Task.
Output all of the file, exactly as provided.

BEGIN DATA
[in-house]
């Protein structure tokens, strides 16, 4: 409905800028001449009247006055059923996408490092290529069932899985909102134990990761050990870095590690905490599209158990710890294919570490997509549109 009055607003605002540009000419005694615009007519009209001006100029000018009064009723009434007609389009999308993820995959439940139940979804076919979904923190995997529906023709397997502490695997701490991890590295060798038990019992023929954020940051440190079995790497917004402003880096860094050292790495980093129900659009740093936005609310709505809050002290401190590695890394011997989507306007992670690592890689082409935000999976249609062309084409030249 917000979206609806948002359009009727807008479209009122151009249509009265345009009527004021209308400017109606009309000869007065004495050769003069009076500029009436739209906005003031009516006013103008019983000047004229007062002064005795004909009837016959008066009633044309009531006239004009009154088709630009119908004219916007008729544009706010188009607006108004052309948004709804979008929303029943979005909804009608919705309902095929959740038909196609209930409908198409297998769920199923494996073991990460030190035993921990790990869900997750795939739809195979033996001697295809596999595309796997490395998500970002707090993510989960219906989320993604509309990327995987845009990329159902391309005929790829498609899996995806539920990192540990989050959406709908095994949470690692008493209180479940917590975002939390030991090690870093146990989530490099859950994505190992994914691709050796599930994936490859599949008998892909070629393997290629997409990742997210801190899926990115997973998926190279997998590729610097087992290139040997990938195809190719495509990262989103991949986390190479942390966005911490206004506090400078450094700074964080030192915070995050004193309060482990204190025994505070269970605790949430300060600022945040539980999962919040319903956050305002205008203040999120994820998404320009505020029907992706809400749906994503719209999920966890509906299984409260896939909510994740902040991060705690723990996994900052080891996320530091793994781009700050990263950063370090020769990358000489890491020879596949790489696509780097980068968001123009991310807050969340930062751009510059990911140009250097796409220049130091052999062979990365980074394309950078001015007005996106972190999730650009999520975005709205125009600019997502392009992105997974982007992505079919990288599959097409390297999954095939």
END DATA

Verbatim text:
[in-house]
């Protein structure tokens, strides 16, 4: 409905800028001449009247006055059923996408490092290529069932899985909102134990990761050990870095590690905490599209158990710890294919570490997509549109 009055607003605002540009000419005694615009007519009209001006100029000018009064009723009434007609389009999308993820995959439940139940979804076919979904923190995997529906023709397997502490695997701490991890590295060798038990019992023929954020940051440190079995790497917004402003880096860094050292790495980093129900659009740093936005609310709505809050002290401190590695890394011997989507306007992670690592890689082409935000999976249609062309084409030249 917000979206609806948002359009009727807008479209009122151009249509009265345009009527004021209308400017109606009309000869007065004495050769003069009076500029009436739209906005003031009516006013103008019983000047004229007062002064005795004909009837016959008066009633044309009531006239004009009154088709630009119908004219916007008729544009706010188009607006108004052309948004709804979008929303029943979005909804009608919705309902095929959740038909196609209930409908198409297998769920199923494996073991990460030190035993921990790990869900997750795939739809195979033996001697295809596999595309796997490395998500970002707090993510989960219906989320993604509309990327995987845009990329159902391309005929790829498609899996995806539920990192540990989050959406709908095994949470690692008493209180479940917590975002939390030991090690870093146990989530490099859950994505190992994914691709050796599930994936490859599949008998892909070629393997290629997409990742997210801190899926990115997973998926190279997998590729610097087992290139040997990938195809190719495509990262989103991949986390190479942390966005911490206004506090400078450094700074964080030192915070995050004193309060482990204190025994505070269970605790949430300060600022945040539980999962919040319903956050305002205008203040999120994820998404320009505020029907992706809400749906994503719209999920966890509906299984409260896939909510994740902040991060705690723990996994900052080891996320530091793994781009700050990263950063370090020769990358000489890491020879596949790489696509780097980068968001123009991310807050969340930062751009510059990911140009250097796409220049130091052999062979990365980074394309950078001015007005996106972190999730650009999520975005709205125009600019997502392009992105997974982007992505079919990288599959097409390297999954095939």